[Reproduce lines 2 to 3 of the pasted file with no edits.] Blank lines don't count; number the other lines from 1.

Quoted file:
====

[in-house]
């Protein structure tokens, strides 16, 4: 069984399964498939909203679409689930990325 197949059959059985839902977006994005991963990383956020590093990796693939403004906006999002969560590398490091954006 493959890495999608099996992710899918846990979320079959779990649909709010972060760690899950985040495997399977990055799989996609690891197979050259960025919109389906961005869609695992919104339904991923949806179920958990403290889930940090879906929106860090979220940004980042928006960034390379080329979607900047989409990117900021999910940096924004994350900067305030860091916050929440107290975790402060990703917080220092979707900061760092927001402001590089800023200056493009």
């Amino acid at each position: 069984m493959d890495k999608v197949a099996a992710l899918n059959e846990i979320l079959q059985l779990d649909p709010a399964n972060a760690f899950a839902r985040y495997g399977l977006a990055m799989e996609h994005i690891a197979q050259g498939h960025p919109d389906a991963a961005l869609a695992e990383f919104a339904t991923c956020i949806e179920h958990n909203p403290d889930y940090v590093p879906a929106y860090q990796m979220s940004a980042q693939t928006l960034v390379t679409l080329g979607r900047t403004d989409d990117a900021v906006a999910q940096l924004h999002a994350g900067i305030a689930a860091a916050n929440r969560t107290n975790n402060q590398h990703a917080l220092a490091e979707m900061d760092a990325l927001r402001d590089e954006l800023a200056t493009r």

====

């Protein structure tokens, strides 16, 4: 069984399964498939909203679409689930990325 197949059959059985839902977006994005991963990383956020590093990796693939403004906006999002969560590398490091954006 493959890495999608099996992710899918846990979320079959779990649909709010972060760690899950985040495997399977990055799989996609690891197979050259960025919109389906961005869609695992919104339904991923949806179920958990403290889930940090879906929106860090979220940004980042928006960034390379080329979607900047989409990117900021999910940096924004994350900067305030860091916050929440107290975790402060990703917080220092979707900061760092927001402001590089800023200056493009």
């Amino acid at each position: 069984m493959d890495k999608v197949a099996a992710l899918n059959e846990i979320l079959q059985l779990d649909p709010a399964n972060a760690f899950a839902r985040y495997g399977l977006a990055m799989e996609h994005i690891a197979q050259g498939h960025p919109d389906a991963a961005l869609a695992e990383f919104a339904t991923c956020i949806e179920h958990n909203p403290d889930y940090v590093p879906a929106y860090q990796m979220s940004a980042q693939t928006l960034v390379t679409l080329g979607r900047t403004d989409d990117a900021v906006a999910q940096l924004h999002a994350g900067i305030a689930a860091a916050n929440r969560t107290n975790n402060q590398h990703a917080l220092a490091e979707m900061d760092a990325l927001r402001d590089e954006l800023a200056t493009r």